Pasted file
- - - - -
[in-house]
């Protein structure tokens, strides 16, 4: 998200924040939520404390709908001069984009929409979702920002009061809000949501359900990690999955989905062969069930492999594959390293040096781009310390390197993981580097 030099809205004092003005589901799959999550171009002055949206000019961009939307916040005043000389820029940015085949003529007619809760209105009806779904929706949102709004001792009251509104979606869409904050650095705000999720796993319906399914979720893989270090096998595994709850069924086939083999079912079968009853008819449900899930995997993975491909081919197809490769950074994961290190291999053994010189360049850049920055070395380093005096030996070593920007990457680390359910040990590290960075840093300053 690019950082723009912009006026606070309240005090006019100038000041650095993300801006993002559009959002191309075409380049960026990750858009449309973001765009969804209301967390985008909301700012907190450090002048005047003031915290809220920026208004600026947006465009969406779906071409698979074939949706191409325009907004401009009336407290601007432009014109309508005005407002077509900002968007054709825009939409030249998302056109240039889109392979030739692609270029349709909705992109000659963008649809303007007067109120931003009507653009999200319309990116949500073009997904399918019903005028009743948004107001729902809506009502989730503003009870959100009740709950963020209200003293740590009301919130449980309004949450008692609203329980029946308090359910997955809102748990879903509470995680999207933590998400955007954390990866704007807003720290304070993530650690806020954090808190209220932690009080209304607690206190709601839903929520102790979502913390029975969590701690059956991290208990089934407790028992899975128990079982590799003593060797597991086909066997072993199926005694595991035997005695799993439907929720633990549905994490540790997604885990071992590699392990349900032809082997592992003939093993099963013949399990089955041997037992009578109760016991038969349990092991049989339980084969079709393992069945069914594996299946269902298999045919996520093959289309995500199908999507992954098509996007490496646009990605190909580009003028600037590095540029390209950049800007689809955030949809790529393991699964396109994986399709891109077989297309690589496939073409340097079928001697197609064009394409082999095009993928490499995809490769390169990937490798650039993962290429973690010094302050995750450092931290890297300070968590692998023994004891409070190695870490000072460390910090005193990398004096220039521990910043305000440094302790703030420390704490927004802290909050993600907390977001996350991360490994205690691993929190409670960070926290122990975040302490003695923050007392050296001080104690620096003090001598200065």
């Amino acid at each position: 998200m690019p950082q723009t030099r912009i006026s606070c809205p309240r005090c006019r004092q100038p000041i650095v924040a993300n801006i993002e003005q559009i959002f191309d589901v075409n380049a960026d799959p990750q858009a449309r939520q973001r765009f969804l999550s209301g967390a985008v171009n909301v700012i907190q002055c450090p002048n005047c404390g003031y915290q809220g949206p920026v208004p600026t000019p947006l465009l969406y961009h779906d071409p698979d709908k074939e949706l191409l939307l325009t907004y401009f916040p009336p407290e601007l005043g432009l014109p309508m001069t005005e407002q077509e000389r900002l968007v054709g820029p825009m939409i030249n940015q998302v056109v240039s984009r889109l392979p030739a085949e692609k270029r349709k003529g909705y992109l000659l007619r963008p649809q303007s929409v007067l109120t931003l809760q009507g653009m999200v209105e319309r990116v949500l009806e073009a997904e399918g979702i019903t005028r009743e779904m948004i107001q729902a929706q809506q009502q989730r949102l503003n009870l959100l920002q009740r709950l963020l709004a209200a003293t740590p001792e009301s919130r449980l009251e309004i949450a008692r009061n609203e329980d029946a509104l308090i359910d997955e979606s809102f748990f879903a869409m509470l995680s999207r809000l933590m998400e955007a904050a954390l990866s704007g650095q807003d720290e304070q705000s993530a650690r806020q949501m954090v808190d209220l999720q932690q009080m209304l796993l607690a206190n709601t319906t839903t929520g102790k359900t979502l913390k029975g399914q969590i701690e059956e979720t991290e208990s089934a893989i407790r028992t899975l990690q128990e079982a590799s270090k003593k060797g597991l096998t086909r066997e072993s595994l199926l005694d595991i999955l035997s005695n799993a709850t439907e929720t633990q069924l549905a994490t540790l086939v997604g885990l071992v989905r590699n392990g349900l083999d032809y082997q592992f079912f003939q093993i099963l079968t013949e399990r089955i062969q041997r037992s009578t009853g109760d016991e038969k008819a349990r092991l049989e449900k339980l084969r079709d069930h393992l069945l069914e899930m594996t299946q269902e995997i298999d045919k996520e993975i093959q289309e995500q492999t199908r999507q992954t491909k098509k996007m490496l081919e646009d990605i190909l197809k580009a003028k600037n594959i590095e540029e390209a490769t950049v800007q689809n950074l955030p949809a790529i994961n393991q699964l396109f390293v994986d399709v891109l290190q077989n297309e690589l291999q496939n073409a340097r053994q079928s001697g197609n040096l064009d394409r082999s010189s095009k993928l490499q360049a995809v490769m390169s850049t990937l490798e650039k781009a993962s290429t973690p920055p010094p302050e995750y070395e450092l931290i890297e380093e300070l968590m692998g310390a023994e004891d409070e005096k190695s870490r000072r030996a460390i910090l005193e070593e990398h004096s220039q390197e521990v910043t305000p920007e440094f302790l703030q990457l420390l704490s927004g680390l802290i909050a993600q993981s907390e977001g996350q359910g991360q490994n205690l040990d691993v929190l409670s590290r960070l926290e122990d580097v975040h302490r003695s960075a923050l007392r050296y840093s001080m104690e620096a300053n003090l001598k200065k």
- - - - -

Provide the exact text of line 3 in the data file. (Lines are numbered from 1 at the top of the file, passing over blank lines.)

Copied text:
């Amino acid at each position: 998200m690019p950082q723009t030099r912009i006026s606070c809205p309240r005090c006019r004092q100038p000041i650095v924040a993300n801006i993002e003005q559009i959002f191309d589901v075409n380049a960026d799959p990750q858009a449309r939520q973001r765009f969804l999550s209301g967390a985008v171009n909301v700012i907190q002055c450090p002048n005047c404390g003031y915290q809220g949206p920026v208004p600026t000019p947006l465009l969406y961009h779906d071409p698979d709908k074939e949706l191409l939307l325009t907004y401009f916040p009336p407290e601007l005043g432009l014109p309508m001069t005005e407002q077509e000389r900002l968007v054709g820029p825009m939409i030249n940015q998302v056109v240039s984009r889109l392979p030739a085949e692609k270029r349709k003529g909705y992109l000659l007619r963008p649809q303007s929409v007067l109120t931003l809760q009507g653009m999200v209105e319309r990116v949500l009806e073009a997904e399918g979702i019903t005028r009743e779904m948004i107001q729902a929706q809506q009502q989730r949102l503003n009870l959100l920002q009740r709950l963020l709004a209200a003293t740590p001792e009301s919130r449980l009251e309004i949450a008692r009061n609203e329980d029946a509104l308090i359910d997955e979606s809102f748990f879903a869409m509470l995680s999207r809000l933590m998400e955007a904050a954390l990866s704007g650095q807003d720290e304070q705000s993530a650690r806020q949501m954090v808190d209220l999720q932690q009080m209304l796993l607690a206190n709601t319906t839903t929520g102790k359900t979502l913390k029975g399914q969590i701690e059956e979720t991290e208990s089934a893989i407790r028992t899975l990690q128990e079982a590799s270090k003593k060797g597991l096998t086909r066997e072993s595994l199926l005694d595991i999955l035997s005695n799993a709850t439907e929720t633990q069924l549905a994490t540790l086939v997604g885990l071992v989905r590699n392990g349900l083999d032809y082997q592992f079912f003939q093993i099963l079968t013949e399990r089955i062969q041997r037992s009578t009853g109760d016991e038969k008819a349990r092991l049989e449900k339980l084969r079709d069930h393992l069945l069914e899930m594996t299946q269902e995997i298999d045919k996520e993975i093959q289309e995500q492999t199908r999507q992954t491909k098509k996007m490496l081919e646009d990605i190909l197809k580009a003028k600037n594959i590095e540029e390209a490769t950049v800007q689809n950074l955030p949809a790529i994961n393991q699964l396109f390293v994986d399709v891109l290190q077989n297309e690589l291999q496939n073409a340097r053994q079928s001697g197609n040096l064009d394409r082999s010189s095009k993928l490499q360049a995809v490769m390169s850049t990937l490798e650039k781009a993962s290429t973690p920055p010094p302050e995750y070395e450092l931290i890297e380093e300070l968590m692998g310390a023994e004891d409070e005096k190695s870490r000072r030996a460390i910090l005193e070593e990398h004096s220039q390197e521990v910043t305000p920007e440094f302790l703030q990457l420390l704490s927004g680390l802290i909050a993600q993981s907390e977001g996350q359910g991360q490994n205690l040990d691993v929190l409670s590290r960070l926290e122990d580097v975040h302490r003695s960075a923050l007392r050296y840093s001080m104690e620096a300053n003090l001598k200065k």